Malcolm Montague Davis & TAC

Beacon Gallery’s current show (through March 11th) is called “Praxis: Malcolm Montague Davis” and features Davis’s extraordinary paintings and models in a one-man show dedicated to selected themes from Davis’s work.

Davis’s colorful paintings and the models on which he based them are rooted in his training as an architect. He graduated from Harvard Graduate School of Design in 1958 and went to go work at The Architects Collaborative soon after.

The Architects Collaborative is well-known in the world of architecture. It was founded by eight leading architects, including Walter Gropius, one of the founders of Germany’s Bauhaus school, and a pioneer of modernist architecture.

To learn more about the importance of The Architects Collaborative, here is a good article from Architecture Boston.

Davis’s years with the firm were spent working both in the Boston area as well as in Rome and Yangon, Myanmar, where he helped to design such buildings as the University of Beirut and the University of Yangon. Eventually, Davis went on to join another practice in the Boston area where he continued to design both residential homes and commercial buildings.

Davis began painting about eighteen years ago once he retired. He focuses on both man-made and natural forms in his work. This process often begins with a model, which he creates and then photographs from different angles and with different light. Davis then designs his color scheme to reflect his artistic intentions.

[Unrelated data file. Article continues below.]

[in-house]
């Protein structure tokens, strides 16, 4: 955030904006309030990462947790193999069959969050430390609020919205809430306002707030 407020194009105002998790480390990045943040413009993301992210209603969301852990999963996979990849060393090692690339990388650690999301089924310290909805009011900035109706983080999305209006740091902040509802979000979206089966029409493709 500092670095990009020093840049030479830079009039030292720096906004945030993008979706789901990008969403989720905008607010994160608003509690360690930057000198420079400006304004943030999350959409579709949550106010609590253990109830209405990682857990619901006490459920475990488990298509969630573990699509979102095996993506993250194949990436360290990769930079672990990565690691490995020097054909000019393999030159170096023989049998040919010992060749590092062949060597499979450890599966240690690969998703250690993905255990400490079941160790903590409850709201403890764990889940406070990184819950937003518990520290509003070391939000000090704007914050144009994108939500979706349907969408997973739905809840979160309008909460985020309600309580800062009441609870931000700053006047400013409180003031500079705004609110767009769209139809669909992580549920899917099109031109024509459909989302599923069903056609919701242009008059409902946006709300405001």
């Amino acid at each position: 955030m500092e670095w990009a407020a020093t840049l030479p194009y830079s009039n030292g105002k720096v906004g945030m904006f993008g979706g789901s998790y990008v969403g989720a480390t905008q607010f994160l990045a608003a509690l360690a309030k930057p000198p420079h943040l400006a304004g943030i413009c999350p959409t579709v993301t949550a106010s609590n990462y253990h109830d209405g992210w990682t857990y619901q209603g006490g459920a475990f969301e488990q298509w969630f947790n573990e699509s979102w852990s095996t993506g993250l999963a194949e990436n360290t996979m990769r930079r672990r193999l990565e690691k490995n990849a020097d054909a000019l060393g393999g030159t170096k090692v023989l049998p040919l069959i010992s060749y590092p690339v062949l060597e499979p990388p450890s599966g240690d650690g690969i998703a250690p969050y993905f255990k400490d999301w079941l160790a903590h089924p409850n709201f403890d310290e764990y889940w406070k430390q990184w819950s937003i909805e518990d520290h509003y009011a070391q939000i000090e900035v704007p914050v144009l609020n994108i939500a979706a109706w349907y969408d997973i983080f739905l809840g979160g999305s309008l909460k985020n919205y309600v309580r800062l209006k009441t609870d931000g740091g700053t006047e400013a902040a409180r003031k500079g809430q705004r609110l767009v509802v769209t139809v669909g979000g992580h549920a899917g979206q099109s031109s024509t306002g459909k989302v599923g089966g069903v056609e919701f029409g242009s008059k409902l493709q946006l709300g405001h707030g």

As Davis says in his own words, “The paintings are generated from my architectural drawings, which have been surveyed to yield visually stimulating compositions. Colored paper maquettes are made to study the proportions and color relationships. From these paper studies, candidates are culled to be enlarged into paintings. A single building may result in several paintings, which depict its diverse features.

Paintings are also generated from my sculptures. The sides are colored to convey a concept and to represent a particular locale. The sculpture becomes a mandrel, or mannequin, onto which the color system is applied.”

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Come check out Davis’s work while it’s up at the gallery, and join us for a talk by Malcolm Montague Davis on his work at 6 pm on Saturday, March 10th as part of a closing reception!

 

 

 

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